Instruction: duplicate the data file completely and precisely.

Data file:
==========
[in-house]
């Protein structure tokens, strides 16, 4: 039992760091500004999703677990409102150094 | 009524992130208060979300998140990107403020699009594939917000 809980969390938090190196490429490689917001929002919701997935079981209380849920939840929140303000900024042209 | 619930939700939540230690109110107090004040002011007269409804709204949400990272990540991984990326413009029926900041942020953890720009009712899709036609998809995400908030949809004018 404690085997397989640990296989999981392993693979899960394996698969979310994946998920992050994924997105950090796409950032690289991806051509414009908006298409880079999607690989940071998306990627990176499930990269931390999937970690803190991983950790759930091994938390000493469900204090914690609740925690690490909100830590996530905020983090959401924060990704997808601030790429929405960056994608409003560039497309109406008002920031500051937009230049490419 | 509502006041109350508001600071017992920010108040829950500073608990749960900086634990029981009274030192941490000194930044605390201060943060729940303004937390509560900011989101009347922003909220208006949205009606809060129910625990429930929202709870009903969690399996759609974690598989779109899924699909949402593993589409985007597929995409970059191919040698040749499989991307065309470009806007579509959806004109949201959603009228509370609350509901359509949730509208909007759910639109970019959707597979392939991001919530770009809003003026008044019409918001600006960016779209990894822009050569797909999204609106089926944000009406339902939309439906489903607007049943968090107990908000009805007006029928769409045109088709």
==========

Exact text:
[in-house]
């Protein structure tokens, strides 16, 4: 039992760091500004999703677990409102150094 | 009524992130208060979300998140990107403020699009594939917000 809980969390938090190196490429490689917001929002919701997935079981209380849920939840929140303000900024042209 | 619930939700939540230690109110107090004040002011007269409804709204949400990272990540991984990326413009029926900041942020953890720009009712899709036609998809995400908030949809004018 404690085997397989640990296989999981392993693979899960394996698969979310994946998920992050994924997105950090796409950032690289991806051509414009908006298409880079999607690989940071998306990627990176499930990269931390999937970690803190991983950790759930091994938390000493469900204090914690609740925690690490909100830590996530905020983090959401924060990704997808601030790429929405960056994608409003560039497309109406008002920031500051937009230049490419 | 509502006041109350508001600071017992920010108040829950500073608990749960900086634990029981009274030192941490000194930044605390201060943060729940303004937390509560900011989101009347922003909220208006949205009606809060129910625990429930929202709870009903969690399996759609974690598989779109899924699909949402593993589409985007597929995409970059191919040698040749499989991307065309470009806007579509959806004109949201959603009228509370609350509901359509949730509208909007759910639109970019959707597979392939991001919530770009809003003026008044019409918001600006960016779209990894822009050569797909999204609106089926944000009406339902939309439906489903607007049943968090107990908000009805007006029928769409045109088709």